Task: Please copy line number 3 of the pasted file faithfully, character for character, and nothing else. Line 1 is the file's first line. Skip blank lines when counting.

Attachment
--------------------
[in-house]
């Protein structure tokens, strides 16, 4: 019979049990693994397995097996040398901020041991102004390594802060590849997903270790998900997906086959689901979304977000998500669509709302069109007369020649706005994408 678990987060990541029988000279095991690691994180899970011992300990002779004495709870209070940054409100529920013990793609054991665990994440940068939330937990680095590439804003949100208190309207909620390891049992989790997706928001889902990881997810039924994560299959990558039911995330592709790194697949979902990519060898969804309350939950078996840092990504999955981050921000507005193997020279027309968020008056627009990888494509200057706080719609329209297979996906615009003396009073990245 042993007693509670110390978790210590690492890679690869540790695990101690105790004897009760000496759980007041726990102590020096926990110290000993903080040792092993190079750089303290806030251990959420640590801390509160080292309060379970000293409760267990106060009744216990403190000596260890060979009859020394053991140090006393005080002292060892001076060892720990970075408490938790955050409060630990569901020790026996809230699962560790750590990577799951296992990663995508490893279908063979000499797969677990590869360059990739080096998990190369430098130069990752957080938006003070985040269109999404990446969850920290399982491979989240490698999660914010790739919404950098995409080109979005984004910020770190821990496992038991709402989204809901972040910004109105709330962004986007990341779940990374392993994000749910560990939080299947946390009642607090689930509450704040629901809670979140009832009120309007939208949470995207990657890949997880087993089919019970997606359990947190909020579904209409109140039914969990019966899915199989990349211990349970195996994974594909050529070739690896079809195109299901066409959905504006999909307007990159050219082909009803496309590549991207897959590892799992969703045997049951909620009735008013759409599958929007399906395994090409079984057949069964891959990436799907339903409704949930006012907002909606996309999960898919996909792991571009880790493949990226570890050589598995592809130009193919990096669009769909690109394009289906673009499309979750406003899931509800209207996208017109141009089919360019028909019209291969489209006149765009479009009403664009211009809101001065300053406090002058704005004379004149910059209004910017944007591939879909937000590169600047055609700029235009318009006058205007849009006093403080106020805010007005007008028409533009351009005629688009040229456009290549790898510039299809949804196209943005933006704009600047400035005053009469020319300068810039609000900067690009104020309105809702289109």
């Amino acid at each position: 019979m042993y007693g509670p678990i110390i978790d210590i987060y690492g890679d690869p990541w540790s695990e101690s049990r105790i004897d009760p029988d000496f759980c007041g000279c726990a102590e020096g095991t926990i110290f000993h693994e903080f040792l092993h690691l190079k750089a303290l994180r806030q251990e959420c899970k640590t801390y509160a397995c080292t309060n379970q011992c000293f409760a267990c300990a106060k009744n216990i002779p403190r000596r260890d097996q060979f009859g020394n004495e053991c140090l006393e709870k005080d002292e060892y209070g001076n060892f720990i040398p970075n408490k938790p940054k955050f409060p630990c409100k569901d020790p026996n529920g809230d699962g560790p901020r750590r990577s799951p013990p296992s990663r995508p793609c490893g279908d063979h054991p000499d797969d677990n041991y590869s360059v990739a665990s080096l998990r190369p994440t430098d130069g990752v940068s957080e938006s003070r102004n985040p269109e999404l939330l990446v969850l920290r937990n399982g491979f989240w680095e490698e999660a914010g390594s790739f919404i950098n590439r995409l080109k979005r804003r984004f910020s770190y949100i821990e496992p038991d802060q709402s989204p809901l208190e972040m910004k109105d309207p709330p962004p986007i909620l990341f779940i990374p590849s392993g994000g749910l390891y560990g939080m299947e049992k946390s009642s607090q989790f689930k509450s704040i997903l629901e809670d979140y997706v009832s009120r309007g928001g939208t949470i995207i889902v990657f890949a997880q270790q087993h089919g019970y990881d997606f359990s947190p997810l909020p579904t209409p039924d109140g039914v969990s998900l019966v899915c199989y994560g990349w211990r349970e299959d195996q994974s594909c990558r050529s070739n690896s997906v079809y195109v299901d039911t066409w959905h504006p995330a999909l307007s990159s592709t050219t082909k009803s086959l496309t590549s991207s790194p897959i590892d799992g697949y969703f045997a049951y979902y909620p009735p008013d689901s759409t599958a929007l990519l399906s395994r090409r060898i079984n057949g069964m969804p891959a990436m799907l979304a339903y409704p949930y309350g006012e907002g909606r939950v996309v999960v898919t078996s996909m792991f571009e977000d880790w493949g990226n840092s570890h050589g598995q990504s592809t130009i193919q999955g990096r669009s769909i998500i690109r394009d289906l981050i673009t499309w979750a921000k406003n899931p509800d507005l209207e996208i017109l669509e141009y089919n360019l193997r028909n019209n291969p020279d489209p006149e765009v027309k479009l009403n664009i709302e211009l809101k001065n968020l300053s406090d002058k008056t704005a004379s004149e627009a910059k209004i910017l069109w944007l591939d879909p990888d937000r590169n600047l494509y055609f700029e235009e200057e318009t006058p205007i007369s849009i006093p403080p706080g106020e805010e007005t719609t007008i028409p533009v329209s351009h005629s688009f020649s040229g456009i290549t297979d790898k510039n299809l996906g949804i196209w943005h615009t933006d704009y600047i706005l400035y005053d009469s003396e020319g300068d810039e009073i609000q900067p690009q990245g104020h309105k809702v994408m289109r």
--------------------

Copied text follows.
């Amino acid at each position: 019979m042993y007693g509670p678990i110390i978790d210590i987060y690492g890679d690869p990541w540790s695990e101690s049990r105790i004897d009760p029988d000496f759980c007041g000279c726990a102590e020096g095991t926990i110290f000993h693994e903080f040792l092993h690691l190079k750089a303290l994180r806030q251990e959420c899970k640590t801390y509160a397995c080292t309060n379970q011992c000293f409760a267990c300990a106060k009744n216990i002779p403190r000596r260890d097996q060979f009859g020394n004495e053991c140090l006393e709870k005080d002292e060892y209070g001076n060892f720990i040398p970075n408490k938790p940054k955050f409060p630990c409100k569901d020790p026996n529920g809230d699962g560790p901020r750590r990577s799951p013990p296992s990663r995508p793609c490893g279908d063979h054991p000499d797969d677990n041991y590869s360059v990739a665990s080096l998990r190369p994440t430098d130069g990752v940068s957080e938006s003070r102004n985040p269109e999404l939330l990446v969850l920290r937990n399982g491979f989240w680095e490698e999660a914010g390594s790739f919404i950098n590439r995409l080109k979005r804003r984004f910020s770190y949100i821990e496992p038991d802060q709402s989204p809901l208190e972040m910004k109105d309207p709330p962004p986007i909620l990341f779940i990374p590849s392993g994000g749910l390891y560990g939080m299947e049992k946390s009642s607090q989790f689930k509450s704040i997903l629901e809670d979140y997706v009832s009120r309007g928001g939208t949470i995207i889902v990657f890949a997880q270790q087993h089919g019970y990881d997606f359990s947190p997810l909020p579904t209409p039924d109140g039914v969990s998900l019966v899915c199989y994560g990349w211990r349970e299959d195996q994974s594909c990558r050529s070739n690896s997906v079809y195109v299901d039911t066409w959905h504006p995330a999909l307007s990159s592709t050219t082909k009803s086959l496309t590549s991207s790194p897959i590892d799992g697949y969703f045997a049951y979902y909620p009735p008013d689901s759409t599958a929007l990519l399906s395994r090409r060898i079984n057949g069964m969804p891959a990436m799907l979304a339903y409704p949930y309350g006012e907002g909606r939950v996309v999960v898919t078996s996909m792991f571009e977000d880790w493949g990226n840092s570890h050589g598995q990504s592809t130009i193919q999955g990096r669009s769909i998500i690109r394009d289906l981050i673009t499309w979750a921000k406003n899931p509800d507005l209207e996208i017109l669509e141009y089919n360019l193997r028909n019209n291969p020279d489209p006149e765009v027309k479009l009403n664009i709302e211009l809101k001065n968020l300053s406090d002058k008056t704005a004379s004149e627009a910059k209004i910017l069109w944007l591939d879909p990888d937000r590169n600047l494509y055609f700029e235009e200057e318009t006058p205007i007369s849009i006093p403080p706080g106020e805010e007005t719609t007008i028409p533009v329209s351009h005629s688009f020649s040229g456009i290549t297979d790898k510039n299809l996906g949804i196209w943005h615009t933006d704009y600047i706005l400035y005053d009469s003396e020319g300068d810039e009073i609000q900067p690009q990245g104020h309105k809702v994408m289109r």